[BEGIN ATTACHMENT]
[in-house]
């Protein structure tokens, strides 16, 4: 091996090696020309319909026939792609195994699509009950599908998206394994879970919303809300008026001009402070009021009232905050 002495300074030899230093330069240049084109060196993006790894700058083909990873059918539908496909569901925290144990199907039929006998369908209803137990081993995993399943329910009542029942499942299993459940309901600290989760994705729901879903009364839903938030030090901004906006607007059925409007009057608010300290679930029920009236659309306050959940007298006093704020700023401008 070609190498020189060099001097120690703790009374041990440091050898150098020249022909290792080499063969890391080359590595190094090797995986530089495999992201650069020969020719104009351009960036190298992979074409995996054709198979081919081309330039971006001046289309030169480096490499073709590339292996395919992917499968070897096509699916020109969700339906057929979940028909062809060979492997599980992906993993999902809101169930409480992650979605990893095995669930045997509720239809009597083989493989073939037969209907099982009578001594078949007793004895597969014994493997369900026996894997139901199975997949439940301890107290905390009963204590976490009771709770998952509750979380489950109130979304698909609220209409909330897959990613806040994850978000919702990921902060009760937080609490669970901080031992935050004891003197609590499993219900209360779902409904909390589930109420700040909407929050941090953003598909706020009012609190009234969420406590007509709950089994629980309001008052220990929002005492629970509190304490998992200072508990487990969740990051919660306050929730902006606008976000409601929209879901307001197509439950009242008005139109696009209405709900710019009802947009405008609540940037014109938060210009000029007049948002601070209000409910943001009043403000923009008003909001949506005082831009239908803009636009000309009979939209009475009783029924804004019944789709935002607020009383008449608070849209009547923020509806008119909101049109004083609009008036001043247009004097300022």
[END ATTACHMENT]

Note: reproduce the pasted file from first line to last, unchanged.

[in-house]
């Protein structure tokens, strides 16, 4: 091996090696020309319909026939792609195994699509009950599908998206394994879970919303809300008026001009402070009021009232905050 002495300074030899230093330069240049084109060196993006790894700058083909990873059918539908496909569901925290144990199907039929006998369908209803137990081993995993399943329910009542029942499942299993459940309901600290989760994705729901879903009364839903938030030090901004906006607007059925409007009057608010300290679930029920009236659309306050959940007298006093704020700023401008 070609190498020189060099001097120690703790009374041990440091050898150098020249022909290792080499063969890391080359590595190094090797995986530089495999992201650069020969020719104009351009960036190298992979074409995996054709198979081919081309330039971006001046289309030169480096490499073709590339292996395919992917499968070897096509699916020109969700339906057929979940028909062809060979492997599980992906993993999902809101169930409480992650979605990893095995669930045997509720239809009597083989493989073939037969209907099982009578001594078949007793004895597969014994493997369900026996894997139901199975997949439940301890107290905390009963204590976490009771709770998952509750979380489950109130979304698909609220209409909330897959990613806040994850978000919702990921902060009760937080609490669970901080031992935050004891003197609590499993219900209360779902409904909390589930109420700040909407929050941090953003598909706020009012609190009234969420406590007509709950089994629980309001008052220990929002005492629970509190304490998992200072508990487990969740990051919660306050929730902006606008976000409601929209879901307001197509439950009242008005139109696009209405709900710019009802947009405008609540940037014109938060210009000029007049948002601070209000409910943001009043403000923009008003909001949506005082831009239908803009636009000309009979939209009475009783029924804004019944789709935002607020009383008449608070849209009547923020509806008119909101049109004083609009008036001043247009004097300022």